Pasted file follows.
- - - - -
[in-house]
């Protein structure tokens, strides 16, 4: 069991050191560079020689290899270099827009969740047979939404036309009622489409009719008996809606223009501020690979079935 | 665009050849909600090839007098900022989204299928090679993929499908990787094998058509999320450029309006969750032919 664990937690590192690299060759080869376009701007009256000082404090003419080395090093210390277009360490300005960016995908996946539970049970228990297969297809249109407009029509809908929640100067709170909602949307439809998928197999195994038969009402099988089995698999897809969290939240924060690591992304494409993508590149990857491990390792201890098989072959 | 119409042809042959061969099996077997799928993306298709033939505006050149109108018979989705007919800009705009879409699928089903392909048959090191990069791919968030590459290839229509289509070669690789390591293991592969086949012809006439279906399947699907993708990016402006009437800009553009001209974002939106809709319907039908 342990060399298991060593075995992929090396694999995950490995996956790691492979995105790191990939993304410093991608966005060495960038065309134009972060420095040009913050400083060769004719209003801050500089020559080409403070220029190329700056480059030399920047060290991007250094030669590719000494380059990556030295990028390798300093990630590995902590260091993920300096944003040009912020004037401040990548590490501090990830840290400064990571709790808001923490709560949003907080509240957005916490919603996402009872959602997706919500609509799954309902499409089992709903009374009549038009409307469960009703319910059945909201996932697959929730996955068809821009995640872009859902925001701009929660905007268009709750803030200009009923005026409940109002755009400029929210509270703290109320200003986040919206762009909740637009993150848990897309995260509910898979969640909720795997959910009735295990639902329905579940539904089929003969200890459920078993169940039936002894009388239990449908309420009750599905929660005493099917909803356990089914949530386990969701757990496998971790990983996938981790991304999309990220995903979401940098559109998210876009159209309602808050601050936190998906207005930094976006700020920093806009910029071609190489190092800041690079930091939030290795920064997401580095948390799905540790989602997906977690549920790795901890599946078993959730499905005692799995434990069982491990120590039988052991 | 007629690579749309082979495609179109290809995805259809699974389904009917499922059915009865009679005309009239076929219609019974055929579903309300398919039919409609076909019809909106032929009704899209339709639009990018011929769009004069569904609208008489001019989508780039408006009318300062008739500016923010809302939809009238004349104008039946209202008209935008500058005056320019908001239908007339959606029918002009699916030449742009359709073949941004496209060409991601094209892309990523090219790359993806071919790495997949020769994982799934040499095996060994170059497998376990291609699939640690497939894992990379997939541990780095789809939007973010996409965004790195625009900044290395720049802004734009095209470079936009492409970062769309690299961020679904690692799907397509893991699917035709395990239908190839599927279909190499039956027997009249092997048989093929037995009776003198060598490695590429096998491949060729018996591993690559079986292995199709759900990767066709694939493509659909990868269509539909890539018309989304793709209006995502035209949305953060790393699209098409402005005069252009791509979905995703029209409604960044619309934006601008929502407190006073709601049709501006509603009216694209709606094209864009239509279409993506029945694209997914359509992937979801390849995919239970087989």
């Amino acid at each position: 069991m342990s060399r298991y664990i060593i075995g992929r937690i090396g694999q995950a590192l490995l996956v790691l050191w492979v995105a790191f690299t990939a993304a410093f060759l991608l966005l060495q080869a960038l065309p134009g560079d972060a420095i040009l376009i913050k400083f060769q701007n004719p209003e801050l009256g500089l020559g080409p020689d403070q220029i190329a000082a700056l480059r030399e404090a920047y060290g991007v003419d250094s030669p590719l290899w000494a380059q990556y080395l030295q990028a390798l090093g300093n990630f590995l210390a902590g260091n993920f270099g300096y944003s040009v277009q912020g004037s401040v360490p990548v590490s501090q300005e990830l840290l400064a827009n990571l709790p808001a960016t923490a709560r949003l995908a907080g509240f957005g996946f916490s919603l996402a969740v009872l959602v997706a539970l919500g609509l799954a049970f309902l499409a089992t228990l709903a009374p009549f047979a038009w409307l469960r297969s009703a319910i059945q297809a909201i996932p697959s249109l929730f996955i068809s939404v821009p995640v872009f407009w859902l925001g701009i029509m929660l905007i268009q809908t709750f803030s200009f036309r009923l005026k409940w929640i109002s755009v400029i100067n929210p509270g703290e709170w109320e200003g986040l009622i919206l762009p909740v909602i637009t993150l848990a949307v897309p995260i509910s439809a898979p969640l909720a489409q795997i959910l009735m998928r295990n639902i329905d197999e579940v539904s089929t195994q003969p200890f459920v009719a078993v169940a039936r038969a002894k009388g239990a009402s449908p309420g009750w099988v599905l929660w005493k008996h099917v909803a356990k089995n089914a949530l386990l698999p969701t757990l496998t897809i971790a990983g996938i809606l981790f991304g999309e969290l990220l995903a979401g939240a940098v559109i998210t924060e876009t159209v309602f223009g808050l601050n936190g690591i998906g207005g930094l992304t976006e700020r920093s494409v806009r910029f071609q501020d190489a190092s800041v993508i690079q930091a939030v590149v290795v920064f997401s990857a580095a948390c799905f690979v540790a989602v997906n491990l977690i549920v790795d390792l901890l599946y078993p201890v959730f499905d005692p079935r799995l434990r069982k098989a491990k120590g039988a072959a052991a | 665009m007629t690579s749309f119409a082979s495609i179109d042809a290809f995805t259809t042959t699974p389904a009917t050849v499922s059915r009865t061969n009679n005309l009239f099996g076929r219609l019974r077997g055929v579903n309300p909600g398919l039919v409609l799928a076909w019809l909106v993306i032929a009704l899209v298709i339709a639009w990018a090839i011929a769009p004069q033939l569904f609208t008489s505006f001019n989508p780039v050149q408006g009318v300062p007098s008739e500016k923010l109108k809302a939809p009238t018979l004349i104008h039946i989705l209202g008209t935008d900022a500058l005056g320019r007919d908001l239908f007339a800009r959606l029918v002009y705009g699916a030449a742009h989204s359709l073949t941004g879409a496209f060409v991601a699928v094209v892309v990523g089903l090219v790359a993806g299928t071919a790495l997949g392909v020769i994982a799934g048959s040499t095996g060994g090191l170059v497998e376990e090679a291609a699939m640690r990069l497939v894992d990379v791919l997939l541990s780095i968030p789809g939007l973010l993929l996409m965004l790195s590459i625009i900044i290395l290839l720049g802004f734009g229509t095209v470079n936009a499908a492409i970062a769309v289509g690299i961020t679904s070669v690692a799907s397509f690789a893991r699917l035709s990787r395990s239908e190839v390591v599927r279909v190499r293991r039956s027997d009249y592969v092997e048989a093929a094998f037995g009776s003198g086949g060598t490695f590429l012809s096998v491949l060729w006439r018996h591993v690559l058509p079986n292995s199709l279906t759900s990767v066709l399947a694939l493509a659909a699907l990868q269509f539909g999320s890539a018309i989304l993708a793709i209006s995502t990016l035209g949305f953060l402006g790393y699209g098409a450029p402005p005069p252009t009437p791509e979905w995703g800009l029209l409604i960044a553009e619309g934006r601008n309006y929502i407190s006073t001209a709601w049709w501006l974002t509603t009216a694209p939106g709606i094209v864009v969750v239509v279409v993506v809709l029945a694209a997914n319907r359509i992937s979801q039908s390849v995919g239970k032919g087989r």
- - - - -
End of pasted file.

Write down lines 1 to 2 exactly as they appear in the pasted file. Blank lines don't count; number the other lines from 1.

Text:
[in-house]
């Protein structure tokens, strides 16, 4: 069991050191560079020689290899270099827009969740047979939404036309009622489409009719008996809606223009501020690979079935 | 665009050849909600090839007098900022989204299928090679993929499908990787094998058509999320450029309006969750032919 664990937690590192690299060759080869376009701007009256000082404090003419080395090093210390277009360490300005960016995908996946539970049970228990297969297809249109407009029509809908929640100067709170909602949307439809998928197999195994038969009402099988089995698999897809969290939240924060690591992304494409993508590149990857491990390792201890098989072959 | 119409042809042959061969099996077997799928993306298709033939505006050149109108018979989705007919800009705009879409699928089903392909048959090191990069791919968030590459290839229509289509070669690789390591293991592969086949012809006439279906399947699907993708990016402006009437800009553009001209974002939106809709319907039908 342990060399298991060593075995992929090396694999995950490995996956790691492979995105790191990939993304410093991608966005060495960038065309134009972060420095040009913050400083060769004719209003801050500089020559080409403070220029190329700056480059030399920047060290991007250094030669590719000494380059990556030295990028390798300093990630590995902590260091993920300096944003040009912020004037401040990548590490501090990830840290400064990571709790808001923490709560949003907080509240957005916490919603996402009872959602997706919500609509799954309902499409089992709903009374009549038009409307469960009703319910059945909201996932697959929730996955068809821009995640872009859902925001701009929660905007268009709750803030200009009923005026409940109002755009400029929210509270703290109320200003986040919206762009909740637009993150848990897309995260509910898979969640909720795997959910009735295990639902329905579940539904089929003969200890459920078993169940039936002894009388239990449908309420009750599905929660005493099917909803356990089914949530386990969701757990496998971790990983996938981790991304999309990220995903979401940098559109998210876009159209309602808050601050936190998906207005930094976006700020920093806009910029071609190489190092800041690079930091939030290795920064997401580095948390799905540790989602997906977690549920790795901890599946078993959730499905005692799995434990069982491990120590039988052991 | 007629690579749309082979495609179109290809995805259809699974389904009917499922059915009865009679005309009239076929219609019974055929579903309300398919039919409609076909019809909106032929009704899209339709639009990018011929769009004069569904609208008489001019989508780039408006009318300062008739500016923010809302939809009238004349104008039946209202008209935008500058005056320019908001239908007339959606029918002009699916030449742009359709073949941004496209060409991601094209892309990523090219790359993806071919790495997949020769994982799934040499095996060994170059497998376990291609699939640690497939894992990379997939541990780095789809939007973010996409965004790195625009900044290395720049802004734009095209470079936009492409970062769309690299961020679904690692799907397509893991699917035709395990239908190839599927279909190499039956027997009249092997048989093929037995009776003198060598490695590429096998491949060729018996591993690559079986292995199709759900990767066709694939493509659909990868269509539909890539018309989304793709209006995502035209949305953060790393699209098409402005005069252009791509979905995703029209409604960044619309934006601008929502407190006073709601049709501006509603009216694209709606094209864009239509279409993506029945694209997914359509992937979801390849995919239970087989």